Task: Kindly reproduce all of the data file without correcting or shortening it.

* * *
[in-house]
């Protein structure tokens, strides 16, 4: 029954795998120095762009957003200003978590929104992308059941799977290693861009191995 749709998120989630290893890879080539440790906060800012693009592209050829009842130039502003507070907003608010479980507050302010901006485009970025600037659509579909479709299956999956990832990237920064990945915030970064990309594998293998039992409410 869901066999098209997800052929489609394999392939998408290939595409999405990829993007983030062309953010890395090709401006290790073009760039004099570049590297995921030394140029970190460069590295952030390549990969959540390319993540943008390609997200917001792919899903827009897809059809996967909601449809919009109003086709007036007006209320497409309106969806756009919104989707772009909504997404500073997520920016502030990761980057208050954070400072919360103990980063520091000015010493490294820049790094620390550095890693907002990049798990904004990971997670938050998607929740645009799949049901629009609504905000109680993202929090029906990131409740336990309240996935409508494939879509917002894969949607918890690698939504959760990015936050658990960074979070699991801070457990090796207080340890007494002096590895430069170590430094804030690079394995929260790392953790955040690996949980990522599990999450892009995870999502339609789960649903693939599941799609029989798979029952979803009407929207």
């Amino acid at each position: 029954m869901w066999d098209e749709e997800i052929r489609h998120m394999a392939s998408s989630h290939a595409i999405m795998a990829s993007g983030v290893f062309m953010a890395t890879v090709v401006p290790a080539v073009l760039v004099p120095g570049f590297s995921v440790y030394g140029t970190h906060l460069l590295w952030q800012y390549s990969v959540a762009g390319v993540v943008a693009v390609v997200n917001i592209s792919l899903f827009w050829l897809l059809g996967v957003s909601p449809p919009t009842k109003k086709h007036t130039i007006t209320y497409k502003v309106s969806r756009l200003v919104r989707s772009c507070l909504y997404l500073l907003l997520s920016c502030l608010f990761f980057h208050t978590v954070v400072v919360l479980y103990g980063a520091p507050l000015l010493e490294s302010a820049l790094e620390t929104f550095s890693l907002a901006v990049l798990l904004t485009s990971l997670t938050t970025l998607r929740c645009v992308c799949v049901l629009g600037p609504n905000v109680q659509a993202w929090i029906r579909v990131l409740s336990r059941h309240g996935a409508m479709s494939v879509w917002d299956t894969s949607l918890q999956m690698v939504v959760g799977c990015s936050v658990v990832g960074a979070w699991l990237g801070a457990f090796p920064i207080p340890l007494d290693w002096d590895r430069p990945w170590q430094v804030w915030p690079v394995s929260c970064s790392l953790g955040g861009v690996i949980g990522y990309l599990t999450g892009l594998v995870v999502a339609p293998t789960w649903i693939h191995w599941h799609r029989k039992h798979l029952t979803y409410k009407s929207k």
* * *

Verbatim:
[in-house]
């Protein structure tokens, strides 16, 4: 029954795998120095762009957003200003978590929104992308059941799977290693861009191995 749709998120989630290893890879080539440790906060800012693009592209050829009842130039502003507070907003608010479980507050302010901006485009970025600037659509579909479709299956999956990832990237920064990945915030970064990309594998293998039992409410 869901066999098209997800052929489609394999392939998408290939595409999405990829993007983030062309953010890395090709401006290790073009760039004099570049590297995921030394140029970190460069590295952030390549990969959540390319993540943008390609997200917001792919899903827009897809059809996967909601449809919009109003086709007036007006209320497409309106969806756009919104989707772009909504997404500073997520920016502030990761980057208050954070400072919360103990980063520091000015010493490294820049790094620390550095890693907002990049798990904004990971997670938050998607929740645009799949049901629009609504905000109680993202929090029906990131409740336990309240996935409508494939879509917002894969949607918890690698939504959760990015936050658990960074979070699991801070457990090796207080340890007494002096590895430069170590430094804030690079394995929260790392953790955040690996949980990522599990999450892009995870999502339609789960649903693939599941799609029989798979029952979803009407929207």
């Amino acid at each position: 029954m869901w066999d098209e749709e997800i052929r489609h998120m394999a392939s998408s989630h290939a595409i999405m795998a990829s993007g983030v290893f062309m953010a890395t890879v090709v401006p290790a080539v073009l760039v004099p120095g570049f590297s995921v440790y030394g140029t970190h906060l460069l590295w952030q800012y390549s990969v959540a762009g390319v993540v943008a693009v390609v997200n917001i592209s792919l899903f827009w050829l897809l059809g996967v957003s909601p449809p919009t009842k109003k086709h007036t130039i007006t209320y497409k502003v309106s969806r756009l200003v919104r989707s772009c507070l909504y997404l500073l907003l997520s920016c502030l608010f990761f980057h208050t978590v954070v400072v919360l479980y103990g980063a520091p507050l000015l010493e490294s302010a820049l790094e620390t929104f550095s890693l907002a901006v990049l798990l904004t485009s990971l997670t938050t970025l998607r929740c645009v992308c799949v049901l629009g600037p609504n905000v109680q659509a993202w929090i029906r579909v990131l409740s336990r059941h309240g996935a409508m479709s494939v879509w917002d299956t894969s949607l918890q999956m690698v939504v959760g799977c990015s936050v658990v990832g960074a979070w699991l990237g801070a457990f090796p920064i207080p340890l007494d290693w002096d590895r430069p990945w170590q430094v804030w915030p690079v394995s929260c970064s790392l953790g955040g861009v690996i949980g990522y990309l599990t999450g892009l594998v995870v999502a339609p293998t789960w649903i693939h191995w599941h799609r029989k039992h798979l029952t979803y409410k009407s929207k």